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Improving Decision Making in Choosing a Projection

Improving Decision Making in Choosing a Projection

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Improving Decision Making in Choosing a Projection

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  1. Improving Decision Making in Choosing a Projection Michael Braymen

  2. Overview • Objective • Background • Problem • Proposed Solution • Process • Obstacles • Timeline • Literature

  3. Objective • To facilitate decision making in choosing projections. • Expand the common decision process for choosing projections • Create a tool that will allow comparison of different projections • Display distortion of various characteristics of projections both graphically and quantifiably. • The audience for the tool would be GIS professionals • Prepare results in form for non-GIS professional.

  4. Background • Early GIS adopters used common choices and local projections like UTM and State plane • Now easier and faster to project • Push to combine data into larger extents

  5. Problem • Organizations using GIS may not have expertise in-house to make good decisions on projection choice • Example: USDA Forest Service

  6. Proposed Solution • Create tools to assist the decision making process • Decision tree for common parameters and characteristics • Graphic tool to display distortion of selected characteristics with quantifiable values

  7. Process • Two methods: • Tissot’s indicatrix • Grid of equal area polygons

  8. Tissot’s indicatrix • The theory that at every point on a map there is a pair of perpendicular lines that are also perpendicular on the earth (Snyder 1987). • Infinitely small circles on the earth always project as perfect ellipses with the ratio of the major and minor axis related to scale and angular deformation. • A statistical assessment of distortion can be done using a series of indicatrices for an area of interest.

  9. Tissot’s indicatrix B. A. C. D.

  10. Grid of equal area polygons • Select equal area projection for area of interest • Generate grid of equal area polygons • Project grid to projection of interest • Calculate difference in area from original, i.e. “true” area • Calculate statistics and display

  11. Generate Grid • <graphic Examples>

  12. Example for Pacific NW

  13. Obstacles • Determining how to calculate Tissot’s indicatrix for any area of interest and projection. • Assessing and minimizing additional distortion due to point to point projection, e.g. lengths being shorter than they should be in a projection because a two vertex line should be a curve.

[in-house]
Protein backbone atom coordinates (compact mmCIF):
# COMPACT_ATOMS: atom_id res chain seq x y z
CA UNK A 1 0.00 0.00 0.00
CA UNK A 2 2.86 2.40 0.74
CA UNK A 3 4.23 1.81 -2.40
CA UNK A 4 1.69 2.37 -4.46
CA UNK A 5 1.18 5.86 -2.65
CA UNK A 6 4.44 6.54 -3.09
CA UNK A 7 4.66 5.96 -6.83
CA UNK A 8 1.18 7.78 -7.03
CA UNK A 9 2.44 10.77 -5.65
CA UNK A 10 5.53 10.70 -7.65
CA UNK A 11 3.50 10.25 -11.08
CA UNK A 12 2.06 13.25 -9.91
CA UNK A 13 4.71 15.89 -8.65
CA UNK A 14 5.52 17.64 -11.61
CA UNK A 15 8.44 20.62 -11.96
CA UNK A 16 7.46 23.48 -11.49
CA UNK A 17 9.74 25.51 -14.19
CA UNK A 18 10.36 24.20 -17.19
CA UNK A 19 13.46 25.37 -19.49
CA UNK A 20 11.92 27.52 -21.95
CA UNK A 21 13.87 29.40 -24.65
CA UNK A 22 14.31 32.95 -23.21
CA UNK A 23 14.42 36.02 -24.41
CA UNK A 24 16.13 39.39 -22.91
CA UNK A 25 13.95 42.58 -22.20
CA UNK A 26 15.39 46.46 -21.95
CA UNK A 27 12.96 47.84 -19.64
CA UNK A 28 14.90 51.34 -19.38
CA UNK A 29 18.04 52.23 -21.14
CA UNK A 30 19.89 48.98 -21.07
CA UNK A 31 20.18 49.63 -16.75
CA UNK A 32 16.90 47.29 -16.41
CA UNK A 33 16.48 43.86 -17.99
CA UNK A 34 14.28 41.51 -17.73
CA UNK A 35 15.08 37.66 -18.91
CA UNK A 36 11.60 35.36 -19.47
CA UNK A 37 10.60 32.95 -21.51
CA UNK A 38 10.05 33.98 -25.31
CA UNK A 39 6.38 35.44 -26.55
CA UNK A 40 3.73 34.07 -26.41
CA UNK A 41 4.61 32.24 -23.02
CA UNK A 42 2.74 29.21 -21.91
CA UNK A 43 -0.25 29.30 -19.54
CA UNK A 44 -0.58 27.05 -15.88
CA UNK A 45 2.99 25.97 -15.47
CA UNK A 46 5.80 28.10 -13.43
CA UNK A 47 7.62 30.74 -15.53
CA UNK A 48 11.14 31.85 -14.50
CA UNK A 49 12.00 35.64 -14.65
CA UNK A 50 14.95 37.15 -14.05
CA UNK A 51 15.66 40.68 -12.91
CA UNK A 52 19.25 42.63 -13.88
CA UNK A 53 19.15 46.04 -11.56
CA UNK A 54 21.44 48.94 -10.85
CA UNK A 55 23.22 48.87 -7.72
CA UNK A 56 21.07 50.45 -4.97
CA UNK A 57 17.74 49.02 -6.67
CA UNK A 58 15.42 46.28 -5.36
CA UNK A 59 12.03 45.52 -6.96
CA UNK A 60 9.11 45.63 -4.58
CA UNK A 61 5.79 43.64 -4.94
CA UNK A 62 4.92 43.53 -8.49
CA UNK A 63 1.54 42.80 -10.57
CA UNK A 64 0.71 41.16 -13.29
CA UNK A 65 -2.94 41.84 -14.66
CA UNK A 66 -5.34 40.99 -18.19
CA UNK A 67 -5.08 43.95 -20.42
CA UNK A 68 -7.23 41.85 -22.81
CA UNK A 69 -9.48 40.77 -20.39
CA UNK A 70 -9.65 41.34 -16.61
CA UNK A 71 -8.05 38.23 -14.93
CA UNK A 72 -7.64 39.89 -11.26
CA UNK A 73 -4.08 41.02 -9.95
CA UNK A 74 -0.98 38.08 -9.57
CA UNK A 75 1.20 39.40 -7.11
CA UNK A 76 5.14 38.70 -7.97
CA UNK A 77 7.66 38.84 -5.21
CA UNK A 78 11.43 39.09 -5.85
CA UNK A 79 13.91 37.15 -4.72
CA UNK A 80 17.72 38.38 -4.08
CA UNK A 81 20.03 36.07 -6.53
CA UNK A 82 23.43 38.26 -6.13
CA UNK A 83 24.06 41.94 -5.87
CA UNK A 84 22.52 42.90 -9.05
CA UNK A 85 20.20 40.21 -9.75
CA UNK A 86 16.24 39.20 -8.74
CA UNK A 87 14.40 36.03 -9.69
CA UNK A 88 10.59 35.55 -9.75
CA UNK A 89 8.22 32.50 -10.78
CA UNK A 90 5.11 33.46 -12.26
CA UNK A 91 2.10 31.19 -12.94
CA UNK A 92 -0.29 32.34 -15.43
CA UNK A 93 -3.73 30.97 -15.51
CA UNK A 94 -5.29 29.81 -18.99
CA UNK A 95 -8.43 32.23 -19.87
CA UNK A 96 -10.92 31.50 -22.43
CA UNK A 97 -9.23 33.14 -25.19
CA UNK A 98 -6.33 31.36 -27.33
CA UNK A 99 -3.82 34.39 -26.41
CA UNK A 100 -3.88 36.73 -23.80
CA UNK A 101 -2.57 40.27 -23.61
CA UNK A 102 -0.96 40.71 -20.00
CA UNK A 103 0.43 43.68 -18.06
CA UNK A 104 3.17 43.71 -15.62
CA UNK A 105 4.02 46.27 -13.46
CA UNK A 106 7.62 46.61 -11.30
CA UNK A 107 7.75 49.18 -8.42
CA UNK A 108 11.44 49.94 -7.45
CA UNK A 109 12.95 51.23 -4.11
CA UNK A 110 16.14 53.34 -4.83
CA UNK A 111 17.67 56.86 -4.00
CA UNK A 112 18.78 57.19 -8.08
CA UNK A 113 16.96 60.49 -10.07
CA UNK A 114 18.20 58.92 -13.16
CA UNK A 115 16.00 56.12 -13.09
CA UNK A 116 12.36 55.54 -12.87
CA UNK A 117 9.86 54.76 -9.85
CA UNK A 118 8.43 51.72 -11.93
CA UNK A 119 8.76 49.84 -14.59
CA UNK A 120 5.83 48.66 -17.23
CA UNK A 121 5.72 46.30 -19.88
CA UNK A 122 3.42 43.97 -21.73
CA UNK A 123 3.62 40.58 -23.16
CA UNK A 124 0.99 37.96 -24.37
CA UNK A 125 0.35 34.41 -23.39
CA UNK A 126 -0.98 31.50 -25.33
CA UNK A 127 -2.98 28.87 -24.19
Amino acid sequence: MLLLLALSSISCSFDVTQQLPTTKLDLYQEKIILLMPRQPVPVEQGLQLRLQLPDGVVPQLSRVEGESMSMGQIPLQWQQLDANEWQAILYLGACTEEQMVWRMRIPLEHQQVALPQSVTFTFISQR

14. Densify Arcs – Preliminary Results • Original Arc length 10,000 meters • Add vertex every 100 meters • Compare results of projection to Lambert conformal conic for original and densified data • Single example – • 3 mm gap • Difference in perimeter = 0.008 meters • Difference in area = 48 square meters • Difference in computed error = 0.00005 %

  15. Estimated Timeline • JULY - Document process for determining key characteristics and thresholds • AUGUST - Automate evaluation of area distortion using equal area grid technique. • AUGUST - Analyze effect of vertex density on projection distortion • SEPTEMBER - Automate evaluation of shape, scale and area using Tissot’s indicatrix • OCTOBER - Analyze sensitivity of analysis for continental and sub-continental extents • NOVEMBER – Format and automate presentation of results • ???? – Present Results

  16. Literature • Adams, Oscar S. 1919, General Theory of Polyconic Projections: Washington, Government Printing Office. • Deetz, Charles and Adams, Oscar S. 1945, Elements of Map Projection with Applications to Map and Chart Construction: New York, Greenwood Press. • Snyder, John Parr, 1987 Map Projections – A Working Manual, US Geographical Survey Professional Paper 1395: Washington, Government Printing Office, ppg 20-21. • Tissot, Nicolas Auguste, 1881, Mémoire sur la représentation des surfaces et les projections des cartes géographiques: Paris, Gauthier Villars.

  17. Questions?